Lucien Pissarro was a landscape painter, printmaker, wood engraver and designer and printer of fine books. His landscape paintings employ techniques of Impressionism and Neo-Impressionism, but he also exhibited with Les XX. Apart from his landscapes he painted a few still lifes and family portraits. Until 1890 he worked in France, but thereafter was based in Britain.
Pissarro was born on 20 February 1863 in Paris. He was the oldest of seven children; the son of Impressionist painter Camille Pissarro and his wife Julie (née Vellay). He studied with his father and—like his siblings Georges and Félix—he spent his formative years surrounded by his father's fellow artists such as Claude Monet and Pierre Auguste Renoir who frequented the Pissarro home. He was influenced by Georges Seurat and Paul Signac.
In 1886, he exhibited at the last of the Impressionist exhibitions. From 1886 to 1894 he exhibited with the Salon des Independents.
He first visited Britain in 1870–71 during the Franco-Prussian War. He returned in 1883–84, and in 1890 settled permanently in London. On 10 August 1892 he married Esther Levi Bensusan in Richmond. While renting a cottage at Epping, Essex on 8 October 1893 their daughter and only child, Orovida Camille Pissarro, was born. Orovida also became an artist. He met Charles Ricketts and Charles Shannon, and contributed woodcuts to their Dial. In 1894 he founded the Eragny Press and with his wife and illustrated and printed books until the press was closed in 1914. In 1897 the family moved to 62 Bath Road in Stamford Brook, Chiswick. In 1903 he designed the typeface Brook Type.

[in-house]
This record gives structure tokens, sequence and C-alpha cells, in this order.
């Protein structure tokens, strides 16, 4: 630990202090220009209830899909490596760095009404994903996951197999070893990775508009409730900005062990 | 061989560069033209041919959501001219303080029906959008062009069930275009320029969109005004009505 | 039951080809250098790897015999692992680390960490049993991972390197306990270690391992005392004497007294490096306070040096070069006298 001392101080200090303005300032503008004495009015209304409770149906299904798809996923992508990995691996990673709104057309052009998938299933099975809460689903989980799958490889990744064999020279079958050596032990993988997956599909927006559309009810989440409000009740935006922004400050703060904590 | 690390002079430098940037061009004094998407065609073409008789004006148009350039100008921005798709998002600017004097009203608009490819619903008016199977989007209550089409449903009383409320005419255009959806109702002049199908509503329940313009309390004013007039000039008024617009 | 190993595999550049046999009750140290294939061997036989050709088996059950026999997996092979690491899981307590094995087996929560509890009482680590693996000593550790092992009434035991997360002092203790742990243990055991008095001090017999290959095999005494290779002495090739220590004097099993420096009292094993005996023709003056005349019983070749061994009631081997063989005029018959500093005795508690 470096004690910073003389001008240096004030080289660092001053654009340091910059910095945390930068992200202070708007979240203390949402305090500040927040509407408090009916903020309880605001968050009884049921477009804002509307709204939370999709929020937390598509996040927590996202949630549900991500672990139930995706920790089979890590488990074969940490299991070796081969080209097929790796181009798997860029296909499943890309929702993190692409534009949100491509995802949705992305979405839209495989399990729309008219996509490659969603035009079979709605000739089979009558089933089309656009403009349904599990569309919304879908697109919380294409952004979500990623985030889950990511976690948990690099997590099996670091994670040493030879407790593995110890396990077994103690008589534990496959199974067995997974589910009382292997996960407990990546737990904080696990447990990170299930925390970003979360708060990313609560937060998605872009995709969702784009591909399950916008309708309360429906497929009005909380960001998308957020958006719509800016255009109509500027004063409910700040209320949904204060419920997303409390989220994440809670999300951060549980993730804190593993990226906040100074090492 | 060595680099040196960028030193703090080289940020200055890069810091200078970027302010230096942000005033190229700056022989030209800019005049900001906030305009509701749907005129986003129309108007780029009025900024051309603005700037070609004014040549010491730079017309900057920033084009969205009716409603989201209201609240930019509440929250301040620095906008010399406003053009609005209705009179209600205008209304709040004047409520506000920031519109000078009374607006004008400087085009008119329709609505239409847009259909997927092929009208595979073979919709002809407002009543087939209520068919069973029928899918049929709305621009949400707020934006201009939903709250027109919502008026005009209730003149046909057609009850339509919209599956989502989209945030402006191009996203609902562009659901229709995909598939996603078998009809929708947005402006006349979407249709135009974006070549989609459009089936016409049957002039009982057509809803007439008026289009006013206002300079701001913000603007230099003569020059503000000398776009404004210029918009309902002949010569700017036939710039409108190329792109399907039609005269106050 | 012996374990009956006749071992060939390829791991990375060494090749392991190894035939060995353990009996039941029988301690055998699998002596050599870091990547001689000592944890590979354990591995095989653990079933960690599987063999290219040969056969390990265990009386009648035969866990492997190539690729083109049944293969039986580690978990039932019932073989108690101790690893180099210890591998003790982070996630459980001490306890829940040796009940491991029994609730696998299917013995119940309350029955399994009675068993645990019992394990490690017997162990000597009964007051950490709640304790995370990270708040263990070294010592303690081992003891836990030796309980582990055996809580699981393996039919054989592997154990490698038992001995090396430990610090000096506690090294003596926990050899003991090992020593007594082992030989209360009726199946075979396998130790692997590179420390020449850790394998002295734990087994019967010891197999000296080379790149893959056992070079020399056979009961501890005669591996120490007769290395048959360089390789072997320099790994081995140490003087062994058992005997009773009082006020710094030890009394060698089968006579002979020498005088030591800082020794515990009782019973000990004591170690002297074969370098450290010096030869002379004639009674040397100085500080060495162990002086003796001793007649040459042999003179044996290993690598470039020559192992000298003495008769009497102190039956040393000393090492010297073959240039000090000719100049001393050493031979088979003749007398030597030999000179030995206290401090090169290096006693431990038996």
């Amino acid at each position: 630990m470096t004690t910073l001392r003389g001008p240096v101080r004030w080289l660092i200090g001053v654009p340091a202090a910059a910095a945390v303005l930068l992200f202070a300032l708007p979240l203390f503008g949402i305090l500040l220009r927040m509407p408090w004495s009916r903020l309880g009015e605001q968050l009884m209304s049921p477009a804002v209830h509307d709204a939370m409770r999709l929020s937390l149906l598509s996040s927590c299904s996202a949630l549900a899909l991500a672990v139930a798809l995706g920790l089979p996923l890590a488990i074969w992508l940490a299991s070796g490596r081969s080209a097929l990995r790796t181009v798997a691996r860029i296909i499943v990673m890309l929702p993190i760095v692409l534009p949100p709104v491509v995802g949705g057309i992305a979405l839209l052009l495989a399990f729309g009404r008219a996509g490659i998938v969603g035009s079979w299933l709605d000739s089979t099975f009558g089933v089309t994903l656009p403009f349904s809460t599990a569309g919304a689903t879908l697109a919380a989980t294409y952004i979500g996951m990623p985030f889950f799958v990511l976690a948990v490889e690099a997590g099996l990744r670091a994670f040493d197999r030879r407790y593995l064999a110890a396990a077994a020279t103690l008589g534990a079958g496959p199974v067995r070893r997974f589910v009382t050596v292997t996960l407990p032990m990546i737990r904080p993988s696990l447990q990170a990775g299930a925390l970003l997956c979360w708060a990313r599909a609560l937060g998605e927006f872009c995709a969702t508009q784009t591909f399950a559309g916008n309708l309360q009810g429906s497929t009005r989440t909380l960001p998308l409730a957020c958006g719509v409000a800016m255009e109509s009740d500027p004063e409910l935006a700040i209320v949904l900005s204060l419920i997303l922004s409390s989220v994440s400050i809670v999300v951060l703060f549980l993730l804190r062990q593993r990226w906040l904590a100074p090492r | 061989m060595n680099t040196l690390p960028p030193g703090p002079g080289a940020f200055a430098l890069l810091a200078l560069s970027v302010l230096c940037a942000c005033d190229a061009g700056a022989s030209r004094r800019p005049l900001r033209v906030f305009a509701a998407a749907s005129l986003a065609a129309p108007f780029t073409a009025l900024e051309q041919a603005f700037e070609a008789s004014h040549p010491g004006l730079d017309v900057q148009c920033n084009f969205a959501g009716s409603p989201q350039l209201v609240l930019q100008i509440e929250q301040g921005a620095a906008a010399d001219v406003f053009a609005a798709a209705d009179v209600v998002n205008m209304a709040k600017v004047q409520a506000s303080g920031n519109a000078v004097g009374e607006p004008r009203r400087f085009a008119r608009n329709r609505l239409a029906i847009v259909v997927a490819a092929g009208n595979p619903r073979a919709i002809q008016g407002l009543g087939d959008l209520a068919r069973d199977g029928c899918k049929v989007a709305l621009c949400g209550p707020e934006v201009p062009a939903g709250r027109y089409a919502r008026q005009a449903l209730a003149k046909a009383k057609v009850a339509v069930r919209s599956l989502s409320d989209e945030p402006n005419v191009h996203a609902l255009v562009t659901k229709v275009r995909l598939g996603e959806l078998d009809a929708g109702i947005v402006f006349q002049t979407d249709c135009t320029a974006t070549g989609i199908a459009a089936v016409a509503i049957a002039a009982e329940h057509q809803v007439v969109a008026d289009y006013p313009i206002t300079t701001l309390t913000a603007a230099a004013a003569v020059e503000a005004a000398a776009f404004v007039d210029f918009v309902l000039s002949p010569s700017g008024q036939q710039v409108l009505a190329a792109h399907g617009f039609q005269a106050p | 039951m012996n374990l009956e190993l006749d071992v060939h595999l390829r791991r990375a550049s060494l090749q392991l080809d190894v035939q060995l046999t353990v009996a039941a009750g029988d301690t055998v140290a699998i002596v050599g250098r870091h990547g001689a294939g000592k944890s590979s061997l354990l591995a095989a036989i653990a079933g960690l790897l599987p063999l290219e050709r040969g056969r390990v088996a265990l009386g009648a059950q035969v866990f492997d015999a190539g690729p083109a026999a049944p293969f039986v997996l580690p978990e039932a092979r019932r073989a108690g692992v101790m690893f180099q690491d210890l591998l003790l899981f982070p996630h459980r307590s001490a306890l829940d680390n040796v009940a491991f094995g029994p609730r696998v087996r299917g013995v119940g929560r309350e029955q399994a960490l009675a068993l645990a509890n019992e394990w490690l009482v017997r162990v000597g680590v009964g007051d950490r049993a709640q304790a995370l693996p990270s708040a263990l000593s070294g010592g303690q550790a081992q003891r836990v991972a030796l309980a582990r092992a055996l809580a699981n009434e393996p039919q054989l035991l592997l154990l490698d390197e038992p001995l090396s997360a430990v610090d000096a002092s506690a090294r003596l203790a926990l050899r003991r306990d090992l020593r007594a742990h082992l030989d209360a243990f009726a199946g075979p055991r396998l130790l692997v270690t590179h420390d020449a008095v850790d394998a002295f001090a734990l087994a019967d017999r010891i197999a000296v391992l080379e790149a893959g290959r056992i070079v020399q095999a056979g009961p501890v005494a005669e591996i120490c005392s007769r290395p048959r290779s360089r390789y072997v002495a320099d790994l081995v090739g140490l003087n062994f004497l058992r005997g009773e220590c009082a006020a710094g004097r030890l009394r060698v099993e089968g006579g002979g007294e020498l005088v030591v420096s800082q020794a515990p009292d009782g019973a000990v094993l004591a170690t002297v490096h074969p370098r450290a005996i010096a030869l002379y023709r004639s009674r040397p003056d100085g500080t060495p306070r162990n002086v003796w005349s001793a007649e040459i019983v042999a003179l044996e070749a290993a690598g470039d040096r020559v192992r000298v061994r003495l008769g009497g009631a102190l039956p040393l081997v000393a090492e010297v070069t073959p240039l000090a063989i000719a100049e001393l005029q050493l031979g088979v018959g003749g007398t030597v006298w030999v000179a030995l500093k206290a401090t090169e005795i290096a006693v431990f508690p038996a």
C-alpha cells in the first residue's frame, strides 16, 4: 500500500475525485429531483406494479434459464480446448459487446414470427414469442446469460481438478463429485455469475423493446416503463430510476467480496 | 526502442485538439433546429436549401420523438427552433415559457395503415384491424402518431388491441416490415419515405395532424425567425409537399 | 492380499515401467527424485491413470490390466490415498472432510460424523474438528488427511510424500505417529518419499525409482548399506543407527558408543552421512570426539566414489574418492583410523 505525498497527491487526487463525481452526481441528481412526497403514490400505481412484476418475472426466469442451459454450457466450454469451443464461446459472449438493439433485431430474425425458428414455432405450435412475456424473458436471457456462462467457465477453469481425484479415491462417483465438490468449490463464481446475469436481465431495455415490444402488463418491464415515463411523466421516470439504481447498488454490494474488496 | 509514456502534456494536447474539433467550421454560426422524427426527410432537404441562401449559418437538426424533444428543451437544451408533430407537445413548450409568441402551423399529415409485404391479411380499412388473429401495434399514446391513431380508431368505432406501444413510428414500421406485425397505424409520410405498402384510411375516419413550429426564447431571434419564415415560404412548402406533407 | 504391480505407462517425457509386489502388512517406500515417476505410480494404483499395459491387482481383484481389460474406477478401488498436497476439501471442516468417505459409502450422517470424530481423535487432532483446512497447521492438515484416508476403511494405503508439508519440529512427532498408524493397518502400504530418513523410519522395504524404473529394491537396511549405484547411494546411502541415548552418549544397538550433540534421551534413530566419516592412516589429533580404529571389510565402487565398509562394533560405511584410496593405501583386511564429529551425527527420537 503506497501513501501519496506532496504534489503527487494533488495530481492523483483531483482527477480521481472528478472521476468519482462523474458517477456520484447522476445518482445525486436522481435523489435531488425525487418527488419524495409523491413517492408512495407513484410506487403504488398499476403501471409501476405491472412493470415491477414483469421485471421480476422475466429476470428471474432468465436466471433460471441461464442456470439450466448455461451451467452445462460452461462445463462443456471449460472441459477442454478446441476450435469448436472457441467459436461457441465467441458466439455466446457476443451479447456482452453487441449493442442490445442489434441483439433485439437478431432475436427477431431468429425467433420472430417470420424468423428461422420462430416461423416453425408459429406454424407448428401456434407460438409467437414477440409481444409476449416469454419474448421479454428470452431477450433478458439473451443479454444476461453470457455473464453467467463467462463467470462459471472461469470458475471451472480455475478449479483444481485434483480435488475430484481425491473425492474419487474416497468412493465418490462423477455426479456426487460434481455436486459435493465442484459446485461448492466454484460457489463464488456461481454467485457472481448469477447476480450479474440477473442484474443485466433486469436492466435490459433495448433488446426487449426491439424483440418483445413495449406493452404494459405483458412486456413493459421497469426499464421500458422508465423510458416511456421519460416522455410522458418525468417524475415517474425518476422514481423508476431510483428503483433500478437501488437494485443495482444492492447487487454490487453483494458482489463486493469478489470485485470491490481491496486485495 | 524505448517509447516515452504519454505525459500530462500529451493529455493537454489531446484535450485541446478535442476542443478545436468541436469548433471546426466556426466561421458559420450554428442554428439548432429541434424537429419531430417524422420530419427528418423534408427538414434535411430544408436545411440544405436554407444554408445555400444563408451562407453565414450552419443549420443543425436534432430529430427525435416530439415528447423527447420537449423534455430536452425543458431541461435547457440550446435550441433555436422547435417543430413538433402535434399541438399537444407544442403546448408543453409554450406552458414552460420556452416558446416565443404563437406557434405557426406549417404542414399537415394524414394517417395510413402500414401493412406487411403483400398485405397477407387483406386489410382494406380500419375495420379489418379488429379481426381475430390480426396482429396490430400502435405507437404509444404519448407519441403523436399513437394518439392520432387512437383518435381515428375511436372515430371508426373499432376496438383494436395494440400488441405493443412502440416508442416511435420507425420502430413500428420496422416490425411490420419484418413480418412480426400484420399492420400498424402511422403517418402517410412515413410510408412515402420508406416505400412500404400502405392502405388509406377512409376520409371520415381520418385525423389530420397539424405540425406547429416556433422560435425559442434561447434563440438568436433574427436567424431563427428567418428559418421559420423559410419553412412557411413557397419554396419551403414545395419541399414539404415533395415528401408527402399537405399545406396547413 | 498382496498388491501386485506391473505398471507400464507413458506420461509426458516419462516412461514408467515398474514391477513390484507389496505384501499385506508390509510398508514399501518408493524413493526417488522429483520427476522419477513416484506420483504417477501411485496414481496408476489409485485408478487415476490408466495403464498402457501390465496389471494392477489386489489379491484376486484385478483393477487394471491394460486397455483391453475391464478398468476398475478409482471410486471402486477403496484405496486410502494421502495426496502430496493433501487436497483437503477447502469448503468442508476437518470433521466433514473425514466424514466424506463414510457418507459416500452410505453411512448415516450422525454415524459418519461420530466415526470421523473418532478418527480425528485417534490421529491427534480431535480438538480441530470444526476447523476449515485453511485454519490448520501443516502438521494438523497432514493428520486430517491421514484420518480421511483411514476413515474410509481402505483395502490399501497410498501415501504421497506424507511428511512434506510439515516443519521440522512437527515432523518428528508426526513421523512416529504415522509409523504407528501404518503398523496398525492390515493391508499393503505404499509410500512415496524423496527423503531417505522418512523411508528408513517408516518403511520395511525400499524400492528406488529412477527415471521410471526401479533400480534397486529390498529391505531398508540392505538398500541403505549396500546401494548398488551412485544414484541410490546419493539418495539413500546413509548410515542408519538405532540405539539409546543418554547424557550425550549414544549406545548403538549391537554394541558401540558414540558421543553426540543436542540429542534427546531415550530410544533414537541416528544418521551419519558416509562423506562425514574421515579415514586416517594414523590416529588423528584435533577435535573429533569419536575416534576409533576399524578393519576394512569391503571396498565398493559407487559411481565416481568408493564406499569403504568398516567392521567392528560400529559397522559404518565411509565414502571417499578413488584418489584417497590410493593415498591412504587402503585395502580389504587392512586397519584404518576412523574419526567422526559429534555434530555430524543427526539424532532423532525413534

Pissarro associated with Walter Sickert in Fitzroy Street, and in 1906 became a member of the New English Art Club. From 1913 to 1919 he painted landscapes of Dorset, Westmorland, Devon, Essex, Surrey and Sussex.
In 1916 Pissarro became a British citizen. While in Britain he was one of the founders of the Camden Town Group of artists. In 1919, he formed the Monarro Group with J.B. Manson as the London Secretary and Théo van Rysselberghe as the Paris secretary, aiming to show artists inspired by Impressionist painters, Claude Monet and Camille Pissarro. The group ceased three years later.
From 1922 to 1937 he painted regularly in the south of France, interspersed with painting expeditions to Derbyshire, south Wales and Essex. From 1934 to 1944 he exhibited at the Royal Academy in London. He died on 10 July 1944, in Hewood, Dorset.